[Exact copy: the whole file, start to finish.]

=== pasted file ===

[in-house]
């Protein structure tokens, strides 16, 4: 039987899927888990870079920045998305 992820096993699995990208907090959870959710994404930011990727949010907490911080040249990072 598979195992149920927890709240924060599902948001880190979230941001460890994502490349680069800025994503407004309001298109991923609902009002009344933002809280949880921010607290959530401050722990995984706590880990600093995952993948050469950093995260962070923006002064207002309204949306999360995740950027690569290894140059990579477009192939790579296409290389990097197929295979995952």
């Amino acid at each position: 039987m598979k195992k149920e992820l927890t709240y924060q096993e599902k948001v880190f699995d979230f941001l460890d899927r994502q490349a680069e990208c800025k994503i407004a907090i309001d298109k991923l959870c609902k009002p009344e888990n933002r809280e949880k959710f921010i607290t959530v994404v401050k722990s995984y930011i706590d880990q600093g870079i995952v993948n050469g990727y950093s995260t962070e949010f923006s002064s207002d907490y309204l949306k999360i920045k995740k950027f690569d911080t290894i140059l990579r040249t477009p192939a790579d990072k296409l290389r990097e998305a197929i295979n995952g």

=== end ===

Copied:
[in-house]
């Protein structure tokens, strides 16, 4: 039987899927888990870079920045998305 992820096993699995990208907090959870959710994404930011990727949010907490911080040249990072 598979195992149920927890709240924060599902948001880190979230941001460890994502490349680069800025994503407004309001298109991923609902009002009344933002809280949880921010607290959530401050722990995984706590880990600093995952993948050469950093995260962070923006002064207002309204949306999360995740950027690569290894140059990579477009192939790579296409290389990097197929295979995952």
């Amino acid at each position: 039987m598979k195992k149920e992820l927890t709240y924060q096993e599902k948001v880190f699995d979230f941001l460890d899927r994502q490349a680069e990208c800025k994503i407004a907090i309001d298109k991923l959870c609902k009002p009344e888990n933002r809280e949880k959710f921010i607290t959530v994404v401050k722990s995984y930011i706590d880990q600093g870079i995952v993948n050469g990727y950093s995260t962070e949010f923006s002064s207002d907490y309204l949306k999360i920045k995740k950027f690569d911080t290894i140059l990579r040249t477009p192939a790579d990072k296409l290389r990097e998305a197929i295979n995952g």